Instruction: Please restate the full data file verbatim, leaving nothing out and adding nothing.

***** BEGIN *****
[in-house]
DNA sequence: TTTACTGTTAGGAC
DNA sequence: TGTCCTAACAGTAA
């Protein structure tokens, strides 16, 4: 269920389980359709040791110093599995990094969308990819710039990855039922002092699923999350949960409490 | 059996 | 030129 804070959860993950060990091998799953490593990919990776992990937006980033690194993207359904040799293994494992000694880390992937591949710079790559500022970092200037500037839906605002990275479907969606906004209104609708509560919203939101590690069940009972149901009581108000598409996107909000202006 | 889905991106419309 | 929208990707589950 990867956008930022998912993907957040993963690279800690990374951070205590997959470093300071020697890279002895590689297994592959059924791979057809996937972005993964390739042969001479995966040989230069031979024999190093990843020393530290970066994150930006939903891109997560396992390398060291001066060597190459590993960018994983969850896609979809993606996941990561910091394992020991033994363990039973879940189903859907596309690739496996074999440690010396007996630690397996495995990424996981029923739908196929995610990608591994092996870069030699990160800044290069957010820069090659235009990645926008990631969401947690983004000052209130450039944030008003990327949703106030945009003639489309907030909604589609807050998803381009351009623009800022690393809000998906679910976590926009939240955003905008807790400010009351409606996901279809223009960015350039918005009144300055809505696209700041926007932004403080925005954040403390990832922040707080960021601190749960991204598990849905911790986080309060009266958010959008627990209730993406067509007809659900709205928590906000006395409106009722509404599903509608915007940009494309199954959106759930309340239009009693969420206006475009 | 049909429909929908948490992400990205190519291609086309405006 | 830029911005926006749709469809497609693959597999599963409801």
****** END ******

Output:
[in-house]
DNA sequence: TTTACTGTTAGGAC
DNA sequence: TGTCCTAACAGTAA
């Protein structure tokens, strides 16, 4: 269920389980359709040791110093599995990094969308990819710039990855039922002092699923999350949960409490 | 059996 | 030129 804070959860993950060990091998799953490593990919990776992990937006980033690194993207359904040799293994494992000694880390992937591949710079790559500022970092200037500037839906605002990275479907969606906004209104609708509560919203939101590690069940009972149901009581108000598409996107909000202006 | 889905991106419309 | 929208990707589950 990867956008930022998912993907957040993963690279800690990374951070205590997959470093300071020697890279002895590689297994592959059924791979057809996937972005993964390739042969001479995966040989230069031979024999190093990843020393530290970066994150930006939903891109997560396992390398060291001066060597190459590993960018994983969850896609979809993606996941990561910091394992020991033994363990039973879940189903859907596309690739496996074999440690010396007996630690397996495995990424996981029923739908196929995610990608591994092996870069030699990160800044290069957010820069090659235009990645926008990631969401947690983004000052209130450039944030008003990327949703106030945009003639489309907030909604589609807050998803381009351009623009800022690393809000998906679910976590926009939240955003905008807790400010009351409606996901279809223009960015350039918005009144300055809505696209700041926007932004403080925005954040403390990832922040707080960021601190749960991204598990849905911790986080309060009266958010959008627990209730993406067509007809659900709205928590906000006395409106009722509404599903509608915007940009494309199954959106759930309340239009009693969420206006475009 | 049909429909929908948490992400990205190519291609086309405006 | 830029911005926006749709469809497609693959597999599963409801």